2. The recent eclipse of the Soviet bloc and the official end of the Cold War, which necessitated the creation of an outside entity, that is, an antagonistic "Other." The Soviet Union and communism, as the antagonistic "Other" during the Cold War, created a substantial academic and political industry in American and Western societies. In the same vein, Islam and Muslims as the "Other" have been a blessing in disguise to academicians and politicians who owe their employment to this recent shift of interest in the world. This factor has become more significant since the tragic attacks on the United States on September 11, 2001.
3. The increasing presence of Muslims in America.
These factors have more or less described the burgeoning American interest toward the Islamic factor.
As a scholar of contemporary Arab intellectual history, I am indebted to two particular types of work. The first is the important Western writing on the Arab world in different fields of specialization, most of which can be defined as an outside and professional type of writing where the scholar usually (except in a few cases) does not make a living in the Arab world and develops his/her research interests in the Arab world from his/her academic post in the West. The second type of work is the intellectual production of a vast array of Arab intellectuals, most of whom have lived mainly in the Arab world. Of course, a good number of professional Arab intellectuals and thinkers have held important positions in Western academia. In this regard, one may mention such people as 'Abdel Latif al-Tibawi, Isma'il Raji al-Faruqi, Mohammed Arkoun, Afaf Marsot, Ghada Talhami, Leila Ahmad, Samir Amin, Edward Said, Ibrahim Abu-Lughod, Naseer Aruri, Hisham Sharabi, Aziz Azmeh, and Halim Barakat, to mention but a few.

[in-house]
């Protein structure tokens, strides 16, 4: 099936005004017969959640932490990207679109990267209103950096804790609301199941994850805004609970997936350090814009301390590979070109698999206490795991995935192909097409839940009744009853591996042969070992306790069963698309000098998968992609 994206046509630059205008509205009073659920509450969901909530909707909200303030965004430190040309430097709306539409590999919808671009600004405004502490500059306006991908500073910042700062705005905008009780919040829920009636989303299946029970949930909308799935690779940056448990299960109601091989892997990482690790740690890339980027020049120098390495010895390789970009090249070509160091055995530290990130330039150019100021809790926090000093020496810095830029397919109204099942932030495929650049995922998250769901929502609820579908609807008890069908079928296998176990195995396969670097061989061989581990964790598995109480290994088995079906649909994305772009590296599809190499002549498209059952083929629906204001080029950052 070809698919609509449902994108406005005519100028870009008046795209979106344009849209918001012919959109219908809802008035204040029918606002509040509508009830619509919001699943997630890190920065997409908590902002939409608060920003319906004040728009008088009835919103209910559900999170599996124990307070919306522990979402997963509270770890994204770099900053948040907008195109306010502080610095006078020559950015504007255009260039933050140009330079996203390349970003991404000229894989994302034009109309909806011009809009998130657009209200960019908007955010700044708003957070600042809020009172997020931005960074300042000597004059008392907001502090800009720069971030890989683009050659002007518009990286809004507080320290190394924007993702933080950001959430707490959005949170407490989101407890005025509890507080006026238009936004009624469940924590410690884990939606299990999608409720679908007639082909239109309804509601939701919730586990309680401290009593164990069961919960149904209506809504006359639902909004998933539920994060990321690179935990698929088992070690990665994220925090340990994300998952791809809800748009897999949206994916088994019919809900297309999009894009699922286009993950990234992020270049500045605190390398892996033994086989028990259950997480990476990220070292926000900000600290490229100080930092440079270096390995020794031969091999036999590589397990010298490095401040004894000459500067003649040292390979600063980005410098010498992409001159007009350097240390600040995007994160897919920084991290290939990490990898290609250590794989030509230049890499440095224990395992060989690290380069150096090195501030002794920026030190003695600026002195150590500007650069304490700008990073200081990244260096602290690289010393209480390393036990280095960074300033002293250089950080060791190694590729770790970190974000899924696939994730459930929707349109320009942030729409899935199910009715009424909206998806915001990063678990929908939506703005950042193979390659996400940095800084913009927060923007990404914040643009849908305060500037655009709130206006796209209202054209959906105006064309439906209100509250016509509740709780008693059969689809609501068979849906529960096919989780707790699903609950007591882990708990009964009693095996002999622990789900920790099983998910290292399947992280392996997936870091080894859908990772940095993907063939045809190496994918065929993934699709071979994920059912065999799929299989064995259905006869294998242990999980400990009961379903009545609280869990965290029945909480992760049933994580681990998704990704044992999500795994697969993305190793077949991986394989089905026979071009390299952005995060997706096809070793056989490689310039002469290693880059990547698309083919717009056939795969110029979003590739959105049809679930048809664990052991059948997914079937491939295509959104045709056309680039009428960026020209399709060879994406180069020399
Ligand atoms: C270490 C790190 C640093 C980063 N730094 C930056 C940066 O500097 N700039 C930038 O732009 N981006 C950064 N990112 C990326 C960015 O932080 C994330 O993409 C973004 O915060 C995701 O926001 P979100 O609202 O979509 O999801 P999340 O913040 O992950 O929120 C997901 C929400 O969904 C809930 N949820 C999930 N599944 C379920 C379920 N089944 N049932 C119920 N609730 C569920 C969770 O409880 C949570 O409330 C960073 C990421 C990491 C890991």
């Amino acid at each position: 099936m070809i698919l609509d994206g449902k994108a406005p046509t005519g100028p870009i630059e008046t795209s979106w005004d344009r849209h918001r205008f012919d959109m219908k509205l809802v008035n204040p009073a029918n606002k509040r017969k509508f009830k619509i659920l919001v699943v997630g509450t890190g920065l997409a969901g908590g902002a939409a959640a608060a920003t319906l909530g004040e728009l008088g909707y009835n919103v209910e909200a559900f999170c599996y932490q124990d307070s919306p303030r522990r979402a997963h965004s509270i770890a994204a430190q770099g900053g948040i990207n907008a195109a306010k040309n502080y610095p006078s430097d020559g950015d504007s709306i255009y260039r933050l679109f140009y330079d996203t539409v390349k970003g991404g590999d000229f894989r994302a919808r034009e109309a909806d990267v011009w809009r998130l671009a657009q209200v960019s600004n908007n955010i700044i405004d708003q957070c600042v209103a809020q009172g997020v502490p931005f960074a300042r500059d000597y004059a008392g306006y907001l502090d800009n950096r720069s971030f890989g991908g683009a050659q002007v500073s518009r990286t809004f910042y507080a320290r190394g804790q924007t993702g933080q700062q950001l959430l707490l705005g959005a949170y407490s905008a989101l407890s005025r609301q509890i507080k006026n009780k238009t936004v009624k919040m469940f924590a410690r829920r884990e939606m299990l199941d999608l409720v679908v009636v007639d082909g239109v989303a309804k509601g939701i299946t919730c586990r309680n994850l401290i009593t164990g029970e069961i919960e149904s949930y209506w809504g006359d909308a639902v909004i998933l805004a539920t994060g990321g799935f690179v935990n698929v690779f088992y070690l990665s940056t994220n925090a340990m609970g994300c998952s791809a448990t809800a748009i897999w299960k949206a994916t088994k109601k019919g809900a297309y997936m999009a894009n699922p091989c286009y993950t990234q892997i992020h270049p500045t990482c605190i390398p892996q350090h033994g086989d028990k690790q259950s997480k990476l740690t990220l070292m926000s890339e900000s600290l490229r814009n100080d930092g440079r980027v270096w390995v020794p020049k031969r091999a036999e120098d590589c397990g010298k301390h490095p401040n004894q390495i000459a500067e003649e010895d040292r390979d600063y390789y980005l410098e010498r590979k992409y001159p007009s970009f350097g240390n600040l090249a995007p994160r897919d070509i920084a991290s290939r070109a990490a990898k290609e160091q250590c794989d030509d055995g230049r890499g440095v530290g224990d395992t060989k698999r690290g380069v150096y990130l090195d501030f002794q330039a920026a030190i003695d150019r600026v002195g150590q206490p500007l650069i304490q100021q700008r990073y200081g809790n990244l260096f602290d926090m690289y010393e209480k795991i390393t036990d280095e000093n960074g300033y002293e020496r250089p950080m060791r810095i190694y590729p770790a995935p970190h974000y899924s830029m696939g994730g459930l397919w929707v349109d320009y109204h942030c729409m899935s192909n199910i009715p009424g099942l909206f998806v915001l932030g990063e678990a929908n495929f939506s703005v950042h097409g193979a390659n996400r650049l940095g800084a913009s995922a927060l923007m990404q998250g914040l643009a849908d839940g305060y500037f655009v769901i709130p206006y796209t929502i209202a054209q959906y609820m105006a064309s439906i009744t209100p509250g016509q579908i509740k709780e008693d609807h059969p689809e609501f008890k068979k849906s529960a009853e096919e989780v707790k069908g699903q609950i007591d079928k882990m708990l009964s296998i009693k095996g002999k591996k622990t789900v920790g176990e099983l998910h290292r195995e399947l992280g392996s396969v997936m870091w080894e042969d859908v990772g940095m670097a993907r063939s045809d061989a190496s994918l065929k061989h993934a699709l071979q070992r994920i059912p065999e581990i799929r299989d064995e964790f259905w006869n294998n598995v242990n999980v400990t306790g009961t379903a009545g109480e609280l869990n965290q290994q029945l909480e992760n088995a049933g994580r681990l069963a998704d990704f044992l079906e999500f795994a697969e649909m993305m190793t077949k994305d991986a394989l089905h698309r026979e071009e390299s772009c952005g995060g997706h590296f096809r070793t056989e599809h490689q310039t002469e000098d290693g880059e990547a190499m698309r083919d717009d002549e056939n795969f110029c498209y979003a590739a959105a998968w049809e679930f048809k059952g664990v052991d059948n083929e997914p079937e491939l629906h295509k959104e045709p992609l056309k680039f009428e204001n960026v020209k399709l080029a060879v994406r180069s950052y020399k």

Although some reference will be made to the contributions of migrant Arab intellectuals, my main interest in this particular work is to wrestle with the huge subject of post-1967 intellectual history in the Arab world. Modern Arab intellectual history has been distinguished by a variety of trends – Islamic, Arab nationalist, liberal, and Leftist – which will be explained in greater detail in the second chapter of this book. One must be careful not to confuse modern Arab intellectual history with Muslim intellectual history. These are two somewhat different domains. Arab intellectual history is written mainly in Arabic, whereas Muslim intellectual history, if such a category exists, is basically written in other Islamic languages in addition to Arabic. However, in Arab intellectual history, the Islamic trend is distinguished and multifaceted. Herein lies the complexity. Each sub-current that makes up post-1967 Arab intellectual history is very diverse, extremely complex, and is the product of various vital political, philosophical, religious, social, and historical conditions and formations.